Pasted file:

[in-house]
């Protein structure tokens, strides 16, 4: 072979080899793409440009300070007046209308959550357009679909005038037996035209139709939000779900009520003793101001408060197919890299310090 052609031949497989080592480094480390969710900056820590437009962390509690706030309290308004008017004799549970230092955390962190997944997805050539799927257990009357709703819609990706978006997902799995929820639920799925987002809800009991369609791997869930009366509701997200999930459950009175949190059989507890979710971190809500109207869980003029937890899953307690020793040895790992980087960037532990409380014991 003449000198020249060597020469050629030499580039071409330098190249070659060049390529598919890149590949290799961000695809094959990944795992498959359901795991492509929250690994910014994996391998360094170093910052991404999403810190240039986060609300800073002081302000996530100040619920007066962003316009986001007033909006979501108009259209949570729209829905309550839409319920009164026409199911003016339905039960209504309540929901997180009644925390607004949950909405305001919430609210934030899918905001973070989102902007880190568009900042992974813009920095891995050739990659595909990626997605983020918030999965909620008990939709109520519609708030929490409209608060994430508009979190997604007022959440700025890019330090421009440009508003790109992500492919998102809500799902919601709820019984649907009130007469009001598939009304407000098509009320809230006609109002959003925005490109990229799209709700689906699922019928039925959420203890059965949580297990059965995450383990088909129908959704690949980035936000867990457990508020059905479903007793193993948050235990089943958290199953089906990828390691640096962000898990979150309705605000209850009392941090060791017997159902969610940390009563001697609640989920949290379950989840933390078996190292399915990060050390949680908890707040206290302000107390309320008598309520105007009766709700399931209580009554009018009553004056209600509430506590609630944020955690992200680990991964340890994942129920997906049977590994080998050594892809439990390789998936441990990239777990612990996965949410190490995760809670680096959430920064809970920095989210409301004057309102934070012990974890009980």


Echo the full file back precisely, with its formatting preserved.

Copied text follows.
[in-house]
């Protein structure tokens, strides 16, 4: 072979080899793409440009300070007046209308959550357009679909005038037996035209139709939000779900009520003793101001408060197919890299310090 052609031949497989080592480094480390969710900056820590437009962390509690706030309290308004008017004799549970230092955390962190997944997805050539799927257990009357709703819609990706978006997902799995929820639920799925987002809800009991369609791997869930009366509701997200999930459950009175949190059989507890979710971190809500109207869980003029937890899953307690020793040895790992980087960037532990409380014991 003449000198020249060597020469050629030499580039071409330098190249070659060049390529598919890149590949290799961000695809094959990944795992498959359901795991492509929250690994910014994996391998360094170093910052991404999403810190240039986060609300800073002081302000996530100040619920007066962003316009986001007033909006979501108009259209949570729209829905309550839409319920009164026409199911003016339905039960209504309540929901997180009644925390607004949950909405305001919430609210934030899918905001973070989102902007880190568009900042992974813009920095891995050739990659595909990626997605983020918030999965909620008990939709109520519609708030929490409209608060994430508009979190997604007022959440700025890019330090421009440009508003790109992500492919998102809500799902919601709820019984649907009130007469009001598939009304407000098509009320809230006609109002959003925005490109990229799209709700689906699922019928039925959420203890059965949580297990059965995450383990088909129908959704690949980035936000867990457990508020059905479903007793193993948050235990089943958290199953089906990828390691640096962000898990979150309705605000209850009392941090060791017997159902969610940390009563001697609640989920949290379950989840933390078996190292399915990060050390949680908890707040206290302000107390309320008598309520105007009766709700399931209580009554009018009553004056209600509430506590609630944020955690992200680990991964340890994942129920997906049977590994080998050594892809439990390789998936441990990239777990612990996965949410190490995760809670680096959430920064809970920095989210409301004057309102934070012990974890009980």